The musicianship: Steve Gadd was in top form all night (they donīt call him īFather Timeī for nothing) and I really appreciate how Paul has adapted his melodies to fit his voice as heīs aged (i.e. not hitting the high note in the chorus of īMe and Julio...ī is smart - better to go down than to try and hit that note and screw it up.) He just doesnīt have that range anymore, but despite the loss of the high end of his register, he sounds phenominal. The horn players were decent. Heard a few cracked notes, but overall it was good. And the sax solo on īStill Crazy...ī was 100% pure cheese baby-making music. Classic.

Overall, a very strong show from the band.

Review by:

I have seen Steely Dan, Bob Dylan, and Bruce Springsteen all this year and this show was better than all of them. Well the Seeger sessions was pretty dam good. The sound was straightened out by the third song and the show was great. The problem is the lame energy from all the old timers wishing they were back in the early 60Ä«s listening some acoustic Simon and Garfunkel and complaining about how much the ticket was and how late its was on a Tuesday night. This is why he has to play 4 encores, in order to create a sense of urgency with the crowd. Paul played to the crowds energy. The band sounded great and I really liked how they re-worked some of the classics. Mrs. Robinson with Jerry Douglas was amazing, that guy is a master of his trade. My highlight would have to be Wartime prayers. I have his new album and I pretty much skip by that song but after Tuesday night that might be my new favorite. As he always has done, Paul has captured the pulse of our culture right now in this song!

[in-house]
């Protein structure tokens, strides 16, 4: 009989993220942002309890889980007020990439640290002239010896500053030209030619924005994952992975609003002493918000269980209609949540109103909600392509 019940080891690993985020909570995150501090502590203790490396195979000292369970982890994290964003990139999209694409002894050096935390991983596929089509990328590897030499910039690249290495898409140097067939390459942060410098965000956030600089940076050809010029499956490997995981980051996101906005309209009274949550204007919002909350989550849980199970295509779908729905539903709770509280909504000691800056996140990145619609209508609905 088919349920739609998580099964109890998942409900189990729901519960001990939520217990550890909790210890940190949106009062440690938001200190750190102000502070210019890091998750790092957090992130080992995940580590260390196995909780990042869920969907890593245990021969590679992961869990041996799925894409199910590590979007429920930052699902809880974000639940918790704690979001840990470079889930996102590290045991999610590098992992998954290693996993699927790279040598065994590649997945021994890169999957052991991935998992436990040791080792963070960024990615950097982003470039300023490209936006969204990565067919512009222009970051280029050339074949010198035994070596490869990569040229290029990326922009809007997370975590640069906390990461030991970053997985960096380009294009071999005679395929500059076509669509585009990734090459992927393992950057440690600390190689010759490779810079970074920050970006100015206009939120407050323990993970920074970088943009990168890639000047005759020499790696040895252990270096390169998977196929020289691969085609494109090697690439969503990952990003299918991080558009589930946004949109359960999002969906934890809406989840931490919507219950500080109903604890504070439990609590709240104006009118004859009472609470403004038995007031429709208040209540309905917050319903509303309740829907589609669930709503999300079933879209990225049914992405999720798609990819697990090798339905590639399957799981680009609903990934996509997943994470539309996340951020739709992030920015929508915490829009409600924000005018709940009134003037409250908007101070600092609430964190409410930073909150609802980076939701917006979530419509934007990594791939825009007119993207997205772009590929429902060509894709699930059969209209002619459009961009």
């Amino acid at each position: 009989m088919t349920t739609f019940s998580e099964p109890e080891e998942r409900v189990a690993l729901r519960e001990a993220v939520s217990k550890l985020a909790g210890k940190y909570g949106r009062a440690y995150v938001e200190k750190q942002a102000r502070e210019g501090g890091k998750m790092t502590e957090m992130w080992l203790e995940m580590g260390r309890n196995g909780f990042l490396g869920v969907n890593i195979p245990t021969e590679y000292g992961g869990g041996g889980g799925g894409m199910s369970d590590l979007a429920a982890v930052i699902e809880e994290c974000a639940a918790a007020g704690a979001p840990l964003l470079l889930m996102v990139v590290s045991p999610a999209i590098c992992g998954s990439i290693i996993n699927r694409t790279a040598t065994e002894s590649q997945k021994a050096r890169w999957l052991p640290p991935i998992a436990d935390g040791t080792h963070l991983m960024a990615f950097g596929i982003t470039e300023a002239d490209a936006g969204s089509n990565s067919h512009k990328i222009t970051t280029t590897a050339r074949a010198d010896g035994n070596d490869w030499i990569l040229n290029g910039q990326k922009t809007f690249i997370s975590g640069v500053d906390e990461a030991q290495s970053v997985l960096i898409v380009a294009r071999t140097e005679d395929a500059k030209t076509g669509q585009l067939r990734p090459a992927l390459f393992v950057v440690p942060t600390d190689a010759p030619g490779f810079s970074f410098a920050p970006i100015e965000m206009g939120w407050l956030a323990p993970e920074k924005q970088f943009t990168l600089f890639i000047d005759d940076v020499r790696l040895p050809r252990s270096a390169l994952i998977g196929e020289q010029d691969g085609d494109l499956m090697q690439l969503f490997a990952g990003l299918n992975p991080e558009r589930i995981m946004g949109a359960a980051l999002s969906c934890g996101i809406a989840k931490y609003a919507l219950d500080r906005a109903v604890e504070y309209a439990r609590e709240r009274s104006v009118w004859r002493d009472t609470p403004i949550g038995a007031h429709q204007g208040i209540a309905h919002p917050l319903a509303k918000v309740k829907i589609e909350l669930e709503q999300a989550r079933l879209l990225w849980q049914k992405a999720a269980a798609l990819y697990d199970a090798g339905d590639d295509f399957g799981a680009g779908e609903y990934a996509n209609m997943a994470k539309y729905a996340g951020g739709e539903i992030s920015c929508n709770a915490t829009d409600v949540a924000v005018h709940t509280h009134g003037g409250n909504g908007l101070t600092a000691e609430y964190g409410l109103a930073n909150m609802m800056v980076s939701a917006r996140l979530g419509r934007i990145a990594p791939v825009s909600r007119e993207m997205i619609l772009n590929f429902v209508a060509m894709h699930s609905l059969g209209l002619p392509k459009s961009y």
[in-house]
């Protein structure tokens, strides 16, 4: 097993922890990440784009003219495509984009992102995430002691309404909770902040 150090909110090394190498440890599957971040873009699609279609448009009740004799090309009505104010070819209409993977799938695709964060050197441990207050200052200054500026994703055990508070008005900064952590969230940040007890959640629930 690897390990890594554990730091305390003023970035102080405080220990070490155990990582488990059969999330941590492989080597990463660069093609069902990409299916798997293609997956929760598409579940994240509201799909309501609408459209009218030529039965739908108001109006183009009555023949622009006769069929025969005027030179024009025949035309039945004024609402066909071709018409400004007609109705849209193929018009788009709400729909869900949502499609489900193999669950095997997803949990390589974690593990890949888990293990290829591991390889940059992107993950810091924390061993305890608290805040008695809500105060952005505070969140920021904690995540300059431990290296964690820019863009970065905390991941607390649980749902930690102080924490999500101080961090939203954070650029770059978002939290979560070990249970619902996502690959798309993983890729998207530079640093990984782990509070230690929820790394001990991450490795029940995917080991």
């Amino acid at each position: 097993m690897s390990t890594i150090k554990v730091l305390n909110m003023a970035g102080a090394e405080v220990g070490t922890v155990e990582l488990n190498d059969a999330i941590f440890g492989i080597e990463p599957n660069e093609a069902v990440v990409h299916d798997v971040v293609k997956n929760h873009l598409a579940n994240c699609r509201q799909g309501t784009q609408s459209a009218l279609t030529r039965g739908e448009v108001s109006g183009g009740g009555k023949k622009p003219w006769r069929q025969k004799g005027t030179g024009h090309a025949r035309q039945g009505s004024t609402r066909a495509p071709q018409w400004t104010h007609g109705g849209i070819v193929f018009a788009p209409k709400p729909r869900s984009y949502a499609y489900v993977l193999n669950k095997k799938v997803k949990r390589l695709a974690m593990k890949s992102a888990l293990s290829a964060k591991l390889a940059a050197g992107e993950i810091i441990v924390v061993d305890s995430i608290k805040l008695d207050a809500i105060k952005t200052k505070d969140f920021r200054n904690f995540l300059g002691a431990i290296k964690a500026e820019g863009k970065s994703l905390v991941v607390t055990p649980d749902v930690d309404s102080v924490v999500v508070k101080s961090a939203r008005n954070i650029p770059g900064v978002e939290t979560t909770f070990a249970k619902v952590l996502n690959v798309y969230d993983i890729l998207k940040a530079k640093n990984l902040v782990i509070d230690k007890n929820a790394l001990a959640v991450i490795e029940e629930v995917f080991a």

To all the old timers who were complaining about us standing and dancing: īWhoīs gone a love ya when your looks are gone!ī

Review by:

Three days later and Iīm still rockinī from Tuesdayīs concert! My first time @Magnus Arena and I must say I appreciated the smaller venue and enjoyed the show 100%. I canīt think of a better singer/songwriter, NO exceptions! We love you Paul! And Happy Birthday today!

Review by:
Chris Watkins

Paul played beautifully, a great mix of old and new songs. I have never witnessed four encores within a single concert. Paul led his band back for each one and completed the concert with his heart felt thanks and his comments of how he enjoyed the night as much as we did. This was one of my favorite concerts of all time. I hope he returns to Denver soon!